Neoliberalism and the Politics of Social Ecology

[This article was submitted by Matt H., an alum of the ISE summer program and a graduate of the MA in Social Ecology program at Prescott College. Comments and discussion are welcomed and encouraged!]

Neoliberalism and the Politics of Social Ecology

by Matt H.

The current expression of communalist politics is incapable of resisting and providing a viable alternative to neoliberalism. With the dismantling of the welfare state, costs and responsibilities are increasingly localized. Indeed, communalism may serve to propagate neoliberalism in the name of localism and political participation. Meanwhile, inequality is rising as wealth and power are increasingly concentrated in the corporate state, international governance regimes, and amongst the global elite. In this short blog post, I argue that social ecologists need to reconsider the commitment to communalist politics and the dual-power strategy of libertarian municipalism, at least under contemporary political-economic conditions.

While neoliberalism takes a multitude of forms, scholars typically identify three main tenets.  First, neoliberalism embraces markets to fulfill policy objectives. This includes the outsourcing of government services and the privatization of public goods. Second, neoliberalism enables the globalization of capital via trade liberalization and global trade agreements. And third, neoliberalism seeks to manage the fallout of privatization–particularly rising levels of inequality–through market-based efforts. This includes a focus on self-responsibility and individual entrepreneurialism, as well as economic development through public-private partnerships and social enterprise.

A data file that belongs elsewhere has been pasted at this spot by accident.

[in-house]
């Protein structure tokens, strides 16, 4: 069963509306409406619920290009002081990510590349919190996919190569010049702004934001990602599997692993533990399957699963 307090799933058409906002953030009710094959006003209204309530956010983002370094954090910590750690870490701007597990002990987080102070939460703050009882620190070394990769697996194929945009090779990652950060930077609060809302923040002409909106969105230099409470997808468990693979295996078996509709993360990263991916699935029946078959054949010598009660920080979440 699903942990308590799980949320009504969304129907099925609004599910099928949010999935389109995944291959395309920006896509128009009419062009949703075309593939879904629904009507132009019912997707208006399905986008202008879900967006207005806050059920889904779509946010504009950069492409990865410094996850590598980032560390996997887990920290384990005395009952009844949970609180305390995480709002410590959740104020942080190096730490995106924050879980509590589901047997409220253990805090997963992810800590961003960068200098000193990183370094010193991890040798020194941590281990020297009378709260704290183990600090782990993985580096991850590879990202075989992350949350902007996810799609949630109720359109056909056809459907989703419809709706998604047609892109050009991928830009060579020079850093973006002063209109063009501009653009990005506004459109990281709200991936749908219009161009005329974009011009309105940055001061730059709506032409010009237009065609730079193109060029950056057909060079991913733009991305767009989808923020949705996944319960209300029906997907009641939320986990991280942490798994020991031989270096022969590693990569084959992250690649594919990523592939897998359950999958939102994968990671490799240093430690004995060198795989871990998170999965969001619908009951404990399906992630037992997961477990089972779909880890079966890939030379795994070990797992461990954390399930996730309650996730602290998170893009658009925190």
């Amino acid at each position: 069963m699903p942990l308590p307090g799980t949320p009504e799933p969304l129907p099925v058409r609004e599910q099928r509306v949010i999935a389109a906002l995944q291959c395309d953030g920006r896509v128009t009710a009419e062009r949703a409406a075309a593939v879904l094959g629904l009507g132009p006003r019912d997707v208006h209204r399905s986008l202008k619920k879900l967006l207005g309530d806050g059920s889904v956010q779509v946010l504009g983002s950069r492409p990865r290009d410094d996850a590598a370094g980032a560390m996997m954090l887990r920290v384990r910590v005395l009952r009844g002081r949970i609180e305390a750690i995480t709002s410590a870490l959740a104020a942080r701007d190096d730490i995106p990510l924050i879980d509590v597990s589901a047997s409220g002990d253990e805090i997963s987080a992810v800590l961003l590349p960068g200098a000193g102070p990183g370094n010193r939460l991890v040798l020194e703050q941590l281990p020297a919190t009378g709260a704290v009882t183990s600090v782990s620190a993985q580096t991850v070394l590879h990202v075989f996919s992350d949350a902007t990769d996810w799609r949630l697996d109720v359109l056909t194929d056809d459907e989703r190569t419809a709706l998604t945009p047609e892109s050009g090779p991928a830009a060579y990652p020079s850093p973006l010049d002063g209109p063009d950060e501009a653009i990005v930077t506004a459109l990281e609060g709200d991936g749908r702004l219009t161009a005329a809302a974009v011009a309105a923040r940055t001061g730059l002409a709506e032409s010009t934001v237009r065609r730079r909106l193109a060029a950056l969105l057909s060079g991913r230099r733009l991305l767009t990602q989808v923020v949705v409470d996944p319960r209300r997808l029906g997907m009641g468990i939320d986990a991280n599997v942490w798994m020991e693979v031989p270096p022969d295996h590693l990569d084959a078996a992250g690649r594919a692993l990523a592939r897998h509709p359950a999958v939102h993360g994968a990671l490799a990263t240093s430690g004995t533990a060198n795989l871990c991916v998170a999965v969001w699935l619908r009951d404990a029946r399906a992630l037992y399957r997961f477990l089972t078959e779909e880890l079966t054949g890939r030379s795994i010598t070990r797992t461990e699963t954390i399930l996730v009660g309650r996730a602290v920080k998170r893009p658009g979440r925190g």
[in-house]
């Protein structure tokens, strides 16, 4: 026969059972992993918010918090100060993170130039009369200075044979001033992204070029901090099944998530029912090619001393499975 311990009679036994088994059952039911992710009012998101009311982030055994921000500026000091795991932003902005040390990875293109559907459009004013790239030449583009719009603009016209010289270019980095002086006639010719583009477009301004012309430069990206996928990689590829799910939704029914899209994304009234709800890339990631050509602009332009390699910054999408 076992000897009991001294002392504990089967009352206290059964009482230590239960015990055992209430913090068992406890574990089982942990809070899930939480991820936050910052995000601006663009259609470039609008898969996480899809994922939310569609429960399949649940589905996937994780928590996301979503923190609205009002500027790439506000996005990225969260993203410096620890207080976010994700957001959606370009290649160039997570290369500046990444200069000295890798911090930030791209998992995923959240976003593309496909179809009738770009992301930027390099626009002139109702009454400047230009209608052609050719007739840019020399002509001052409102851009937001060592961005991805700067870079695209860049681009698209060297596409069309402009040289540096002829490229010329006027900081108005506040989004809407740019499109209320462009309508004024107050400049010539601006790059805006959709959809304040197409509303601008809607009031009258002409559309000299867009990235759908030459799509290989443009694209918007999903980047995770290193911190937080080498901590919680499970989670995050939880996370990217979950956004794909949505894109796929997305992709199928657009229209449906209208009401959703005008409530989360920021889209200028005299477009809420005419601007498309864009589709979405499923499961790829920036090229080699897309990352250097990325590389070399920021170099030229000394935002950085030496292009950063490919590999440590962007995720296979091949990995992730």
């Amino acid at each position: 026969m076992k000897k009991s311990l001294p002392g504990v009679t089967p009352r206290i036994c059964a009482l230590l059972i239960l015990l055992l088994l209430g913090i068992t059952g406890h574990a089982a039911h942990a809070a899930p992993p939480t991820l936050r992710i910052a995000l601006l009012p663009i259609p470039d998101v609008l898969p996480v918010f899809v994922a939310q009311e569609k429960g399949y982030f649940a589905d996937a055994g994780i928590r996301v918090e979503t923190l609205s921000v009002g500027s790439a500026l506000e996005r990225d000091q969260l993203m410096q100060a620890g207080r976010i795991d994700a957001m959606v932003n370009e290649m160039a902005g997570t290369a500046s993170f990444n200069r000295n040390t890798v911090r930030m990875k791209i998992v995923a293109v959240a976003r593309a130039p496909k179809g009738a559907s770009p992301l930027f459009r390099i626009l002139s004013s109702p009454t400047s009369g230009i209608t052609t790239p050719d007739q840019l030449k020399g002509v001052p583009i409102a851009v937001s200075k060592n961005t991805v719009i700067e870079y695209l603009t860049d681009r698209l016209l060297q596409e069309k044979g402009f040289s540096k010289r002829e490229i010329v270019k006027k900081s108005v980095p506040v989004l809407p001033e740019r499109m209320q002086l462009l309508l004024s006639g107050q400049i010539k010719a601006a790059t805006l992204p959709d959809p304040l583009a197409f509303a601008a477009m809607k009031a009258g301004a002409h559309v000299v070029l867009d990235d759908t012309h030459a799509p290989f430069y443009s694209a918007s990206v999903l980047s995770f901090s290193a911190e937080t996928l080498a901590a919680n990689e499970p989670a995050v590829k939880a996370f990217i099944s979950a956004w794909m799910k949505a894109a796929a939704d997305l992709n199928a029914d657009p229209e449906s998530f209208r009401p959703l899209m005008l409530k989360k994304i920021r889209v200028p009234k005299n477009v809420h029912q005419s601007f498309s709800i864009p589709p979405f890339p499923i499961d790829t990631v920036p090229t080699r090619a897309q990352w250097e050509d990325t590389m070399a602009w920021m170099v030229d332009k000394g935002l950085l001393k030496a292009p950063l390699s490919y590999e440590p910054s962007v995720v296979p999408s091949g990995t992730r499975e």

Many celebrated localist initiatives operating within poor and working class communities–including DIY-initiatives, community-based organizations & non-profits, and social enterprises–align with this third tenet of neoliberalism. In such situations, individuals and communities are expected to take responsibility for their own wellbeing, no matter the barriers they face. Often, this compels them to become entrepreneurs and enter into market-based relations. Unfortunately, the deck is stacked as they have limited access to capital and wealth continues to be extracted from their community. Under such conditions it is unlikely that these initiatives meet the needs of community members. Ultimately, this strengthens the corporate state by maintaining a surplus army of labor, among other things.

In the face of rising inequality, what are the options for social ecologists? Communalist politics and the dual-power strategy of libertarian municipalism do not appear to be able to address the needs of working class and poor folks within the context I have described. Such a movement is likely to be relegated to the middle class.

A hypothetical question that I find myself returning to regarding libertarian municipalism is: Under capitalist relations of production, how would libertarian municipalism combat acts of “defensive localism” and parochialism that pit localities against each other for jobs and industry? Surely a place like Chicago’s south side would welcome jobs and even today community-based organizations, community leaders, and elected officials try to court industries just for the prospect of employment.